is used as fitness function. I tried to use the accuracy as a fitness function but I decided that validation
accuracy might provide more of the sense of the test, which the validation set is a unseen set for the model.
The chromosome includes any combination of the following neural network hyperparameters: Activation
Function, Epochs, Hidden Layers, Neurons, Learning Rate, Batch Size, Momentum, Dropout. The user can
select any combination of the hyperparamenters to evolve, allowing to set any default value in any of them.
The size of the population is also defined by the user as long as the mutation probability which must be
small. In figure 1 there is a example of how the population and chromosome are defined.
The selection process is done using the roulette algorithm. The roulette crossover, as the name suggests,
there is a roulette with all the individuals to be selected, however the probability of being selected is related
to its individual fitness, in this way the best individuals have higher chance to send their genes into the next
generations while the bad ones, have a small chance to reproduce, but if the odds are in their favor, the bad
ones could be selected too for crossover.
The crossover operator is a sexual reproduction, this is, it is necessary to have two individuals to create
two new ones. In this version, there are a random number of crossover points between the second and one
previous of the last genes.
The mutation operator is done by gene,i.e., each gene individually is checked to mutate or not. The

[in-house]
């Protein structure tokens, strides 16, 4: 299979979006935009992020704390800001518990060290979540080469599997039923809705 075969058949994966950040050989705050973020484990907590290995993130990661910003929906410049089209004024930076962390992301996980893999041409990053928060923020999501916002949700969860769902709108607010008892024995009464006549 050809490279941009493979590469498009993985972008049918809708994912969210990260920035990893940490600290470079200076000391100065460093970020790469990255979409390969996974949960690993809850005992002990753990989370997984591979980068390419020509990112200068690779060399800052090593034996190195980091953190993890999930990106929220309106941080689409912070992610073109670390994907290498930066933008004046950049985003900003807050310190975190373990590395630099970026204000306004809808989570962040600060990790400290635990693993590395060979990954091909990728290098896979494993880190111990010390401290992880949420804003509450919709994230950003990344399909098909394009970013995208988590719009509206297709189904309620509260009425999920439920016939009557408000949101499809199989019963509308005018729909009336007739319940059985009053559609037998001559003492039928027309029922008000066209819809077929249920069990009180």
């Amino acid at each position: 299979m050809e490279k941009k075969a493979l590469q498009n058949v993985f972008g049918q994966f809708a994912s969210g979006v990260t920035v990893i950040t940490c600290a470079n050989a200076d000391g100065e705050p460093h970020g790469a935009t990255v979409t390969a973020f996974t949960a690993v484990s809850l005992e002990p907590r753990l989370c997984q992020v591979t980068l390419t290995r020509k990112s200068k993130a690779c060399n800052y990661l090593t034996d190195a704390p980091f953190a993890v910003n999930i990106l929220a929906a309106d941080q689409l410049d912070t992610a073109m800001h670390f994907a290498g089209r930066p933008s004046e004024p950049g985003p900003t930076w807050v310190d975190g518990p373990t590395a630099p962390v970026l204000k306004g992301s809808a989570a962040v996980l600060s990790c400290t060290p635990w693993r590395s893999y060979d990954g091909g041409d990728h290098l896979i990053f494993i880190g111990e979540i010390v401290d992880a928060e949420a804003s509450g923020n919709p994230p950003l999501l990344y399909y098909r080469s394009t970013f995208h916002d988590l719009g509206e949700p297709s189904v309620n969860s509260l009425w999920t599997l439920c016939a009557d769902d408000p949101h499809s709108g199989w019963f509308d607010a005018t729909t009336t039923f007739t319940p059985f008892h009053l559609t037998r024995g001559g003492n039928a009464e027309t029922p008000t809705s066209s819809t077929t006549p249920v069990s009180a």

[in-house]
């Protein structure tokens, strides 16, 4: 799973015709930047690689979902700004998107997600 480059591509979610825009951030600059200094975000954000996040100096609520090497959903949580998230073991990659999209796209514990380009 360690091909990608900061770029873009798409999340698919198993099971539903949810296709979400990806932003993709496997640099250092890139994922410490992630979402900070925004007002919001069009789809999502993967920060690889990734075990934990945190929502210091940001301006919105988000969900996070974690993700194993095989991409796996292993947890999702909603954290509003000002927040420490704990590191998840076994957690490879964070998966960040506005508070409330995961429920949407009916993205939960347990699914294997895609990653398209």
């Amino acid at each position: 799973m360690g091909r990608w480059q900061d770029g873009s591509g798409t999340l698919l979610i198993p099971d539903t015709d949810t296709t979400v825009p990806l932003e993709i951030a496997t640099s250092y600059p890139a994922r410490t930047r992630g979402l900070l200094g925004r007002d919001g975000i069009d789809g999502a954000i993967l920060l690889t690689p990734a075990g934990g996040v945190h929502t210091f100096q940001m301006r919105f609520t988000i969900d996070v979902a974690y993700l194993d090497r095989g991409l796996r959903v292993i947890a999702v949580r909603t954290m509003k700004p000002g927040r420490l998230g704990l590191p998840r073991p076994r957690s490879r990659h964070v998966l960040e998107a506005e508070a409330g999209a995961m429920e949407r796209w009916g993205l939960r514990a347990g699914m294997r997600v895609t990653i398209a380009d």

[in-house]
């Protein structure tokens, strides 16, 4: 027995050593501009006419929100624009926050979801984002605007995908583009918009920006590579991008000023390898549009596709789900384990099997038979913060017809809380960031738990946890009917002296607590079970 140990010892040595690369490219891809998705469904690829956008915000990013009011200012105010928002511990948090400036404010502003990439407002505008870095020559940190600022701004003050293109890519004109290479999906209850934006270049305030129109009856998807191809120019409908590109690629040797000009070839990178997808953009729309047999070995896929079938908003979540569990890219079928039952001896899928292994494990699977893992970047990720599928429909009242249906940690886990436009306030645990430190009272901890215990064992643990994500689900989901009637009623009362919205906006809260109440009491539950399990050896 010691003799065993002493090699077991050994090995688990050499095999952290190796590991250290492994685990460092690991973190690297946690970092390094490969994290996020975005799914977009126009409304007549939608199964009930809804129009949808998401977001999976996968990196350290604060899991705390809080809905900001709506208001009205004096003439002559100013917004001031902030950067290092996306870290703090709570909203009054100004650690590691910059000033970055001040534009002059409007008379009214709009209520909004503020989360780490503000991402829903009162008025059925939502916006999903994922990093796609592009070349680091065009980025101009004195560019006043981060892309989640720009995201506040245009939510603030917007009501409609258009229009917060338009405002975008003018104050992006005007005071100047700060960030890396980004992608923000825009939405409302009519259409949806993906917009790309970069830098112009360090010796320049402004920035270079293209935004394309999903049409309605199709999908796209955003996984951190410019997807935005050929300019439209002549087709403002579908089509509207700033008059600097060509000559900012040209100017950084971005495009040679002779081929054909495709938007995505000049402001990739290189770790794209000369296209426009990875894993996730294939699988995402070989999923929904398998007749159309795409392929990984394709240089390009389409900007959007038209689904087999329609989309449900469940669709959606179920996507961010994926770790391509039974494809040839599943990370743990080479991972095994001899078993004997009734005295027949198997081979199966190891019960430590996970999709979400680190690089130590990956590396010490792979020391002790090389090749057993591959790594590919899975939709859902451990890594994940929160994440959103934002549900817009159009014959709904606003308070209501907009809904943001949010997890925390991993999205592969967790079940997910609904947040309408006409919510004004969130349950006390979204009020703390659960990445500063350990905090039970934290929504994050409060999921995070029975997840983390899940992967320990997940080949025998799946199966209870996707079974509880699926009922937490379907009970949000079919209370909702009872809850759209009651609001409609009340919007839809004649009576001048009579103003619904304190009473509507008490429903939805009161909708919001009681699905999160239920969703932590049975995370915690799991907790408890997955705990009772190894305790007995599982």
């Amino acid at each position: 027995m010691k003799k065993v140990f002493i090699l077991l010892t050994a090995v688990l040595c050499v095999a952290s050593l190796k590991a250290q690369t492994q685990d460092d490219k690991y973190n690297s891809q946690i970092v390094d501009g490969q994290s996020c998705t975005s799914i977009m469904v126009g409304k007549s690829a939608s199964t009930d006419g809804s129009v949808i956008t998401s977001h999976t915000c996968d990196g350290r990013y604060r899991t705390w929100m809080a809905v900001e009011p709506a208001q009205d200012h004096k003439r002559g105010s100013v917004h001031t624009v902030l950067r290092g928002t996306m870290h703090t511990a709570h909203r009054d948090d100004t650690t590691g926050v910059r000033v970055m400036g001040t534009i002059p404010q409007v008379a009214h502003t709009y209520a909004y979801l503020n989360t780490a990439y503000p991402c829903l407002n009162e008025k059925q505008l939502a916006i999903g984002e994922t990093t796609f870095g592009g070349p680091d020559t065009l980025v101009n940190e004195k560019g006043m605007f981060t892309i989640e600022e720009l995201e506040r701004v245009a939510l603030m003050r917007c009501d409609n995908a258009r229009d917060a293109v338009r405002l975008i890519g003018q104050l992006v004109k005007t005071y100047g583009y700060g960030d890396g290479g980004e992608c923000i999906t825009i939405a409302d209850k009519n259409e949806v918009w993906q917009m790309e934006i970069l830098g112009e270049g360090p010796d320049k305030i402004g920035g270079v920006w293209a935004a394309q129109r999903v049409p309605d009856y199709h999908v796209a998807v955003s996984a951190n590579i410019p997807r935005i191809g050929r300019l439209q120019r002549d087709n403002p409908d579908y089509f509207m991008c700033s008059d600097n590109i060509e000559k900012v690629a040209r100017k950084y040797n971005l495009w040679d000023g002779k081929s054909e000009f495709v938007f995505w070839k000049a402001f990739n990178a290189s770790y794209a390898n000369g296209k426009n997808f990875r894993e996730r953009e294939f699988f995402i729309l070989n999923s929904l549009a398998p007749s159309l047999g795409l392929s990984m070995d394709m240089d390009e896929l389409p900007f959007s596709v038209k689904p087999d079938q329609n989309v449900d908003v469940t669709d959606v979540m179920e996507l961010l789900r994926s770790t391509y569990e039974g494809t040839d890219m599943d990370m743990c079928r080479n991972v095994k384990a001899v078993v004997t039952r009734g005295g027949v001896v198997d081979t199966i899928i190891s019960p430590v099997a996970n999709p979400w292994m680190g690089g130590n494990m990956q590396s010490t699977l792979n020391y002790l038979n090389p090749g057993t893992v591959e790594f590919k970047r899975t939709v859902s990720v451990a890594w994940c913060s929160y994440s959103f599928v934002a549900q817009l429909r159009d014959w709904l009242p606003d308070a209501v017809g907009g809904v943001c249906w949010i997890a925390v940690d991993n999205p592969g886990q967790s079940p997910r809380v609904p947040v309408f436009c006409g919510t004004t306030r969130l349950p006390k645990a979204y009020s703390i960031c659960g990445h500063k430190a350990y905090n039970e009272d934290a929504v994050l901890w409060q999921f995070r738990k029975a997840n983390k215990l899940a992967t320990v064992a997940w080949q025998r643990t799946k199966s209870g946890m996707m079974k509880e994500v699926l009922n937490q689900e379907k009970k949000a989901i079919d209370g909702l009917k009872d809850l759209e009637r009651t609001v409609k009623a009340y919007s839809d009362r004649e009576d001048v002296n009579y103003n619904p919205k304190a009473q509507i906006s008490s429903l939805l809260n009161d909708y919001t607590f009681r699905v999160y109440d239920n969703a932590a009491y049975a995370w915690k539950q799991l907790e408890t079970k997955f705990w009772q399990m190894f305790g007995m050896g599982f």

probability of mutation is set by the user and it has to be small in order to keep all the earned by evolution.
In this version of the project, the neural network topologies to evolve belongs to a Feed Forward model.
In Keras is defined as a sequential model with Dense Layers.

4 Instruction on how to test the trained DNN and how to use the
4.1 Install Dependencies
To use this project, you need to hace installed the following python 2.7 libraries:
• numpy

• Keras
• Tkinter
• Pandas
• TensorFlow

• GraphViz
• pydot

4.2 Graphical User Interface
4.2.1 Main
The first window to interact with in the software is shown in figure 2. It includes Four buttons with the task
to perform. The first button is to evolve the neural network, the second button is to test using a whole data
set, and the third button is to test with at most 10 elements, while the last one is to visualize a model

Figure 2: Main Window

4.2.2 Run Genetic Algorithm

The GUI,shown in figure 3, is organized in three sections, the data set section, the hyperparameters to tune
and the genetic algorithm hyperparameters.
The first section of the GUI is where the user could add the data set. The data set is divided in two sets,
the features and labels, it is important to notice that the order has to be the same in both files, this is, the
first row in features corresponds to the first class in labels. After selecting the files, click on Load DataSet
button, which , loads both files and presents the columns names, as a user verification process, the number
of samples is shown and the number of features to use too. User should make sure that Number of Features